• Ads by Google:
     




    Get email alerts Subscribe to Celiac.com's FREE weekly eNewsletter

    Ads by Google:



       Get email alertsSubscribe to Celiac.com's FREE weekly eNewsletter

  • Announcements

    • admin

      Frequently Asked Questions About Celiac Disease   09/30/2015

      This Celiac.com FAQ on celiac disease will guide you to all of the basic information you will need to know about the disease, its diagnosis, testing methods, a gluten-free diet, etc.   Subscribe to Celiac.com's FREE weekly eNewsletter   What are the major symptoms of celiac disease? Celiac Disease Symptoms What testing is available for celiac disease? - list blood tests, endo with biopsy, genetic test and enterolab (not diagnostic) Celiac Disease Screening Interpretation of Celiac Disease Blood Test Results Can I be tested even though I am eating gluten free? How long must gluten be taken for the serological tests to be meaningful? The Gluten-Free Diet 101 - A Beginner's Guide to Going Gluten-Free Is celiac inherited? Should my children be tested? Ten Facts About Celiac Disease Genetic Testing Is there a link between celiac and other autoimmune diseases? Celiac Disease Research: Associated Diseases and Disorders Is there a list of gluten foods to avoid? Unsafe Gluten-Free Food List (Unsafe Ingredients) Is there a list of gluten free foods? Safe Gluten-Free Food List (Safe Ingredients) Gluten-Free Alcoholic Beverages Distilled Spirits (Grain Alcohols) and Vinegar: Are they Gluten-Free? Where does gluten hide? Additional Things to Beware of to Maintain a 100% Gluten-Free Diet What if my doctor won't listen to me? An Open Letter to Skeptical Health Care Practitioners Gluten-Free recipes: Gluten-Free Recipes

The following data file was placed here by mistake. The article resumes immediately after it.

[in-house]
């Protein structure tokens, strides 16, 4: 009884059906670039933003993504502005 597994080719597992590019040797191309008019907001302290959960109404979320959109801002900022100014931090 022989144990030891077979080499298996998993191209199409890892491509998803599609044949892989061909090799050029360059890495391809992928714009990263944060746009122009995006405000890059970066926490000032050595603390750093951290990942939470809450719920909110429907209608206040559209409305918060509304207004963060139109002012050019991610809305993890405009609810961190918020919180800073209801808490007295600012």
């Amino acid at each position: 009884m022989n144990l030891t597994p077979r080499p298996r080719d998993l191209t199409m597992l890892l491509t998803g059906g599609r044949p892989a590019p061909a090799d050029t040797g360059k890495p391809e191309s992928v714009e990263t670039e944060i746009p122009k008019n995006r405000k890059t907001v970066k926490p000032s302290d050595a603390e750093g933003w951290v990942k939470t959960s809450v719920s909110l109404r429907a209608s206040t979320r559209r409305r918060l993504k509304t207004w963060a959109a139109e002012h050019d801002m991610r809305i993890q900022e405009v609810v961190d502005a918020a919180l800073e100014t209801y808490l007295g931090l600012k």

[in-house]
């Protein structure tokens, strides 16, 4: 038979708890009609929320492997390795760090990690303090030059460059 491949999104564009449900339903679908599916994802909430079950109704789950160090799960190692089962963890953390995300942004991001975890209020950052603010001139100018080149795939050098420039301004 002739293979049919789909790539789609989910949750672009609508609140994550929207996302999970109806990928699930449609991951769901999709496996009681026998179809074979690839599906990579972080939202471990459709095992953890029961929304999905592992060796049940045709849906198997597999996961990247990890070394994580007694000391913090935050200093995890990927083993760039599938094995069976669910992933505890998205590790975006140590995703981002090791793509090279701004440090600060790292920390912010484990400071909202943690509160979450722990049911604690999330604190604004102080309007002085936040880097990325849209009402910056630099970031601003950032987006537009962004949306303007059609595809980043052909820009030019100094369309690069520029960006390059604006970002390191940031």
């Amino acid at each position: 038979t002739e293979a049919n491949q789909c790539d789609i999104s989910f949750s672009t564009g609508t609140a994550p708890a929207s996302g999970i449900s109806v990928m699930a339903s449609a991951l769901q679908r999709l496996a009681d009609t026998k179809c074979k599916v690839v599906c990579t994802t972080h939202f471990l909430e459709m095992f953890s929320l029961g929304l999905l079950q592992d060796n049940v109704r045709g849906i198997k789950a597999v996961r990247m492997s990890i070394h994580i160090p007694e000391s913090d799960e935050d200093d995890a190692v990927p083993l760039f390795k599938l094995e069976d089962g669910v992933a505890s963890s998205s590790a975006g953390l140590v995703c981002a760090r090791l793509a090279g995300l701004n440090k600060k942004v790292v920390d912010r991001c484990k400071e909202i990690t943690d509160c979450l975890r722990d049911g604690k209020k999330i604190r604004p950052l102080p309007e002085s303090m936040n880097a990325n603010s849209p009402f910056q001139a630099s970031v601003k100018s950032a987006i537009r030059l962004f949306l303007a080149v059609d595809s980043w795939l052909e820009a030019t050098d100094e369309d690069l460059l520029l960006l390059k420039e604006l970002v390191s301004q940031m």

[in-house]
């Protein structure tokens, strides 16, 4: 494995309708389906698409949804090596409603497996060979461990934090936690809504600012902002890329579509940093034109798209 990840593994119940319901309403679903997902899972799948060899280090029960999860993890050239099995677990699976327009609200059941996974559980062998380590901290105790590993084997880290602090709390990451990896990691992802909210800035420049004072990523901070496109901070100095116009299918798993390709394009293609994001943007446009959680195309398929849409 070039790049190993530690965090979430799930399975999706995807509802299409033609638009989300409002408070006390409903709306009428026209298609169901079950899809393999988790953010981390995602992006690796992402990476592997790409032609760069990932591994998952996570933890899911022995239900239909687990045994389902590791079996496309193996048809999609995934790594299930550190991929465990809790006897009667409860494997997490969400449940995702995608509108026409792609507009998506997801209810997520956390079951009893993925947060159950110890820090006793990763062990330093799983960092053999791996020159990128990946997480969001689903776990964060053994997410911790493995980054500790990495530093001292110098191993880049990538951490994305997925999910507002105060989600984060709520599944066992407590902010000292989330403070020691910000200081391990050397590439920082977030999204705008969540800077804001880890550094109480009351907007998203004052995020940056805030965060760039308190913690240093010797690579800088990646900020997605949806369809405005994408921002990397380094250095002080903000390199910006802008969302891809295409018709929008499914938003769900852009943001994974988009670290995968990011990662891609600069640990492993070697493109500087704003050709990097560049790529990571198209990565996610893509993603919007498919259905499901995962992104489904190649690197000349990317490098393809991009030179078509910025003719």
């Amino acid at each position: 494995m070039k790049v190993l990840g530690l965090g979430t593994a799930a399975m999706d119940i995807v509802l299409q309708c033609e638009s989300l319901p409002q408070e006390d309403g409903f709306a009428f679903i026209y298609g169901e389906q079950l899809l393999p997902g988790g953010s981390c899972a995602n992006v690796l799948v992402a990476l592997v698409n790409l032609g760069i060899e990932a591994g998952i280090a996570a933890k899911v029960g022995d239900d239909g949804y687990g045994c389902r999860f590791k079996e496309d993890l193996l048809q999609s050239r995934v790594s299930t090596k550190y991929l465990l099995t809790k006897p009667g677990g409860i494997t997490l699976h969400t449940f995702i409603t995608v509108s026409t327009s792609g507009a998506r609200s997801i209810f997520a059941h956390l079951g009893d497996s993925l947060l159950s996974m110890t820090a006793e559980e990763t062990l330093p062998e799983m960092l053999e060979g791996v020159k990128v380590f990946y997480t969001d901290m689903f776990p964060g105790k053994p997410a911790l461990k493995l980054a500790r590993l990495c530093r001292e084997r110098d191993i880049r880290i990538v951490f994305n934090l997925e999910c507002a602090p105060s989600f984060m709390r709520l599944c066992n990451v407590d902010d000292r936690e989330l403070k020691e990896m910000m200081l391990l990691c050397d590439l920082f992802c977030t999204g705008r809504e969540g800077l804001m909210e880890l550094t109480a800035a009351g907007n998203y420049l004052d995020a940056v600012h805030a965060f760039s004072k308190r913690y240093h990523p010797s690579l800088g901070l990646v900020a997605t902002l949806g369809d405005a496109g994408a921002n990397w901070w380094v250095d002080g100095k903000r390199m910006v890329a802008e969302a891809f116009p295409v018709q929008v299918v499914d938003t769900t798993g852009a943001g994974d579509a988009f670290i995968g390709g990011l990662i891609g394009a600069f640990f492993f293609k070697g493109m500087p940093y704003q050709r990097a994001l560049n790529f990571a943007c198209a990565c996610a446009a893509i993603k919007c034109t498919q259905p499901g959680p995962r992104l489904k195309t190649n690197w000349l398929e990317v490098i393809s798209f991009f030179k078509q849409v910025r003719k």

0
Minstinguette

Going Out For Drinks - Help

Rate this topic

Recommended Posts

A question for those who are also corn intolerant : what do you drink when you go out? It looks like everything has corn or gluten. (I am also intolerant to grapes - so no wine for me). Having a glass of water while everyone is having beers and cocktails is a little depressing. Please share your suggestions if you have any!

(So far I only came up with potato vodka on the rocks and it doesn't seem very appealing :/)

Share this post


Link to post
Share on other sites
Ads by Google:
Ads by Google: